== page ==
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RE: An issue with the Unicode BiDi Algorithm

From: Richard Ishida <ishida@w3.org>
Date: Wed, 16 Feb 2005 11:15:16 -0000
To: <public-i18n-core@w3.org>
Message-Id: <20050216111516.36BDF4F1AA@homer.w3.org>

I saw that Addison had not sent anything out on this, so I thought I'd give
it a try. Here is my proposed text.  Any objections to me sending this to
Eyal, bidi@unicore and pointing bugzilla to it in our archive?

RI
===============================



Eyal,

<br> is intended for use as presentation oriented markup, not structural.
The HTML 4.01 spec clearly describes it as equivalent to a line separator
(ie. white space), as opposed to a paragraph delimiter[1]. Lines are not
semantically important in HTML. (You can think of the effect as similar to
what you'd expect from reducing the width of a window or box containing
text, but applying that to a single line at a time.)

The way Internet Explorer handles it looks clever in the context of the
example being used, but actually produces incorrect results in other
situations.

Try this code in a browser:

First, let's look at the original example from the bugzilla inclusion [for
the code snippets I replaced body with p, and changed hebrew characters to
xxxx, and display the text between markup in the order it appears *in
memory*]:
<p dir="rtl">
1. xxxxxx xxxx English.<br>
2. xxx.
</p>

This produces this in Mozilla:
        English. xxxx xxxxxx .1
                        .xxx .2

and this in IE:
        .English xxxx xxxxxx .1
                        .xxx .2

Now compare that to:

<p dir="rtl">
1. xxxxxx xxxx English,<br>
and more xxx.
</p>

In Mozilla you'll see:
        English, xxxx xxxxxx .1
                  .xxx and more
(which is correct)

and in IE you'll see:
        ,English xxxx xxxxxx .1
                  .xxx and more

(which is incorrect)


So Mozilla is actually doing the right thing.  

The way to think about this is that the <br> should actually be irrelevant
for things like voice browsers.  It is only there to force the line to
visually wrap at a given point.  In this way it is exactly the same as a
'soft carriage return' or 'forced line break' in other types of software.
Authors typically use these things for making line lengths the same without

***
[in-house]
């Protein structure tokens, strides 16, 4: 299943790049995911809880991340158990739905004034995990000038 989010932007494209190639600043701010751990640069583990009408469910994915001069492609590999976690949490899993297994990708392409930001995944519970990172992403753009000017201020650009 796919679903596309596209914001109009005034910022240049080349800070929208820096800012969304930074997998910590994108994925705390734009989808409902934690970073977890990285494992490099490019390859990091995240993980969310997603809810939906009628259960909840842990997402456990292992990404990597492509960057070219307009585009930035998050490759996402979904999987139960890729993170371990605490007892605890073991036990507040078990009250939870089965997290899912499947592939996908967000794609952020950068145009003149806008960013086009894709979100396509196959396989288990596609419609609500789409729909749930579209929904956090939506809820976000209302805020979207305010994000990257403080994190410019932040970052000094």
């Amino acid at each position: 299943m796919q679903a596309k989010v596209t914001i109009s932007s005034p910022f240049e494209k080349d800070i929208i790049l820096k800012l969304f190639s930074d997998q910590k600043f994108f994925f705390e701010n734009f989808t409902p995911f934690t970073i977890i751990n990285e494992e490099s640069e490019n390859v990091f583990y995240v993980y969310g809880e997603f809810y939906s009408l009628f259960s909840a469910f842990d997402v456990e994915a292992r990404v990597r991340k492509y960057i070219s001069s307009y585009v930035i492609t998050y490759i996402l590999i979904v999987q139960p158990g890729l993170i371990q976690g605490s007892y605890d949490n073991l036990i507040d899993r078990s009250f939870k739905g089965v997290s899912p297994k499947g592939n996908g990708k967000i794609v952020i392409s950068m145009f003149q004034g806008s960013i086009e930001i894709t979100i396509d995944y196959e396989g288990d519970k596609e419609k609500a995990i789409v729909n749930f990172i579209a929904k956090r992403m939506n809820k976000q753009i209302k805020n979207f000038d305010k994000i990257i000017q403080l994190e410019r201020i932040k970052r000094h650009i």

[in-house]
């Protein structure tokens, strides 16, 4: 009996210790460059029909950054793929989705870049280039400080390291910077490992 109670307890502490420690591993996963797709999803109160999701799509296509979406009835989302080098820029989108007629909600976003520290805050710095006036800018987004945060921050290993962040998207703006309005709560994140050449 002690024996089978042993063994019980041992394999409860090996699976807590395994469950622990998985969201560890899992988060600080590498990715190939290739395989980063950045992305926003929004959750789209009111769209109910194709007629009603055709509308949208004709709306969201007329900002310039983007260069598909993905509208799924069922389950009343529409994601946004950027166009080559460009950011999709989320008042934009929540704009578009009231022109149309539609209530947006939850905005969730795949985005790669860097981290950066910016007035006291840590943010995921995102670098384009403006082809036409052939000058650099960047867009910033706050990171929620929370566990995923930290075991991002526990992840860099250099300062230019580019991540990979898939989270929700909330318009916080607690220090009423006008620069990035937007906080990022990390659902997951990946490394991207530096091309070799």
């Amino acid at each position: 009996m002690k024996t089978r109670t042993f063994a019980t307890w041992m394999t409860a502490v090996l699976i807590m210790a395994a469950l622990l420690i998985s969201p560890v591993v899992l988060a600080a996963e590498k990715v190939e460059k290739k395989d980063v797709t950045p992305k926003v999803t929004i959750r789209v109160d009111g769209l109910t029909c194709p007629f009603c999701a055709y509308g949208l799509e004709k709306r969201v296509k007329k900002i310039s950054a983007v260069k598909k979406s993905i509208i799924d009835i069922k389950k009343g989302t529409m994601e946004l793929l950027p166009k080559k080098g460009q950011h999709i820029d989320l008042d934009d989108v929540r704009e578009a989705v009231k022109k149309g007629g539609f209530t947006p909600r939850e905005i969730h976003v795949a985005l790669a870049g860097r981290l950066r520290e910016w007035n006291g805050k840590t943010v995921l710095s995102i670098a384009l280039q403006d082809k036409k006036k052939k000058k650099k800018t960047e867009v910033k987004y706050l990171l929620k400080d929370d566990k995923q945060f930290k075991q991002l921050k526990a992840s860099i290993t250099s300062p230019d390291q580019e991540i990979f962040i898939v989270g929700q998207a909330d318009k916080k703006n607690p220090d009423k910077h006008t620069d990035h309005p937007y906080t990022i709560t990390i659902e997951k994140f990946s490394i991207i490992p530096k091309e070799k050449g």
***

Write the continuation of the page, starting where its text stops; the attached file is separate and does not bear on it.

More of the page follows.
setting the text box (often a questionable practise).  In translation, for
example, it is routine to remove all such forced line breaks before
translation. This is because all the line breaks will occur at different
vertical alignments in the translated string because text on a line expands
or contracts at different rates as translated words are substituted. After
translation, if necessary, forced line breaks are put back in at the
appropriate places.

In terms of the bidi algorithm, the code above is equivalent to 
<p dir="rtl">1. ????? ??????? English. 2. ?????.</p>

and
<p dir="rtl">1. ????? ??????? English, and more ?????.</p>

So how do we get the original example to look how we want?

Like the old joke "What's the best way to get to <your city>?" "Well, I
wouldn't start from here." The code is a bad implementation.  If this is a
numbered list, one ought to use list markup.  If this is output from a text
box, and creating list elements is really too complicated (although things
like wiki's manage to figure it out), then enforce the use of carriage
returns as paragraph separators, and put each line in a separate p element.
Text input boxes should enforce appropriate behaviour by wrapping lines
automatically.

It is possible for the author of the text to produce results that look
better using &rtl; or its equivalent, but this rides roughshod over the true
structural problems of the text.


So in summary, the problem is not with the bidi algorithm, nor with <br>, it
is with the way the text has been marked up.

Hope that helps,
RI

[1] http://www.w3.org/TR/html401/struct/text.html#edef-BR


============
Richard Ishida
W3C

contact info:
http://www.w3.org/People/Ishida/ 

W3C Internationalization:
http://www.w3.org/International/ 

Publication blog:
http://people.w3.org/rishida/blog/
 
 

> -----Original Message-----
> From: public-i18n-core-request@w3.org 
> [mailto:public-i18n-core-request@w3.org] On Behalf Of Eyal 
> Rozenberg (by way of Martin Duerst <duerst@w3.org>)
> Sent: 16 February 2005 04:45
> To: public-i18n-core@w3.org
> Subject: Re: An issue with the Unicode BiDi Algorithm
> 
> 
> 
> 
> 
> Mark Davis wrote:
> >...  it appears to be that the bug filers want to treat <br> 
> as if it 
> >really does start another paragraph, but one without 
> paragraph spacing.
>  > ...
> >So it seems like what the people really want would be to use a <p 
> >style="margin:0"> instead of a <br>.
> 
> But then, why should <br> ever be used? What I mean is, <p>'s 
> and <br>'s have semantic significance, they're not just 
> vehicles for visual style which you override with something 
> like "margin:0". e.g. I may want to break a line without 
> breaking the paragraph, and it is reasonable for me to want 
> to write an RTL sentence which ends with an LTR word before 
> the period on the first line, followed on the next line by an 
> RTL sentence which happens to begin with, say, a number. They 
> may be two sentences forming a single paragraph semantically, 
> which should not have to be split up just so as to display 
> like one would expect them to.
> 
> So, is there some compelling reason why neutrals at ends of 
> lines should not have the same direction as that of the 
> paragraph (with no control characters present of course)?
> 
> Eyal
> 
> PS - I'm assuming it is appropriate for me to also CC the two 
> mailing lists; if that is not the case, please let me know.
> 
> 
> 
Received on Wednesday, 16 February 2005 11:15:18 GMT

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